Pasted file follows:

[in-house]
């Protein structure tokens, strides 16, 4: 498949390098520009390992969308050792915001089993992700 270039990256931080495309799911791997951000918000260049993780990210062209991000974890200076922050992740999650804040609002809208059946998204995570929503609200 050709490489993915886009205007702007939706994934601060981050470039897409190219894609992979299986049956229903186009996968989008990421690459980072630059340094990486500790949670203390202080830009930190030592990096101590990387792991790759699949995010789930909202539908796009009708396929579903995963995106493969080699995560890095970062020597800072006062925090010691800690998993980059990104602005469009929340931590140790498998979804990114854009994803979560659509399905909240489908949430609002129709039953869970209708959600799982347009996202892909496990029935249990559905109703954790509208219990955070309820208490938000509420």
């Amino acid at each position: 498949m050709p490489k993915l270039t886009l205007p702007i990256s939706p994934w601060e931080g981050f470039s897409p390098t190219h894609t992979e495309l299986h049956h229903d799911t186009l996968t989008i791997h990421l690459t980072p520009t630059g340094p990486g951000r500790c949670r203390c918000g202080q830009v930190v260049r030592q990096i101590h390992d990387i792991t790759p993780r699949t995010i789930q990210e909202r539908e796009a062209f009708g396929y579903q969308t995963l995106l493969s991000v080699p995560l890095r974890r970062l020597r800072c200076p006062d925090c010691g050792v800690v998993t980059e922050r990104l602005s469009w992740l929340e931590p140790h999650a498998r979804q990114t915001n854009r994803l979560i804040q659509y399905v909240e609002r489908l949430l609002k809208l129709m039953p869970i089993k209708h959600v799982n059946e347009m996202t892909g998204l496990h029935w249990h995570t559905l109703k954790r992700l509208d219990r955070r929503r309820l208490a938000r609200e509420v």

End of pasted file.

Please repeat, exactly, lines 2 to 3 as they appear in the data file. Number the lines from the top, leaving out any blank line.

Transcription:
């Protein structure tokens, strides 16, 4: 498949390098520009390992969308050792915001089993992700 270039990256931080495309799911791997951000918000260049993780990210062209991000974890200076922050992740999650804040609002809208059946998204995570929503609200 050709490489993915886009205007702007939706994934601060981050470039897409190219894609992979299986049956229903186009996968989008990421690459980072630059340094990486500790949670203390202080830009930190030592990096101590990387792991790759699949995010789930909202539908796009009708396929579903995963995106493969080699995560890095970062020597800072006062925090010691800690998993980059990104602005469009929340931590140790498998979804990114854009994803979560659509399905909240489908949430609002129709039953869970209708959600799982347009996202892909496990029935249990559905109703954790509208219990955070309820208490938000509420």
């Amino acid at each position: 498949m050709p490489k993915l270039t886009l205007p702007i990256s939706p994934w601060e931080g981050f470039s897409p390098t190219h894609t992979e495309l299986h049956h229903d799911t186009l996968t989008i791997h990421l690459t980072p520009t630059g340094p990486g951000r500790c949670r203390c918000g202080q830009v930190v260049r030592q990096i101590h390992d990387i792991t790759p993780r699949t995010i789930q990210e909202r539908e796009a062209f009708g396929y579903q969308t995963l995106l493969s991000v080699p995560l890095r974890r970062l020597r800072c200076p006062d925090c010691g050792v800690v998993t980059e922050r990104l602005s469009w992740l929340e931590p140790h999650a498998r979804q990114t915001n854009r994803l979560i804040q659509y399905v909240e609002r489908l949430l609002k809208l129709m039953p869970i089993k209708h959600v799982n059946e347009m996202t892909g998204l496990h029935w249990h995570t559905l109703k954790r992700l509208d219990r955070r929503r309820l208490a938000r609200e509420v």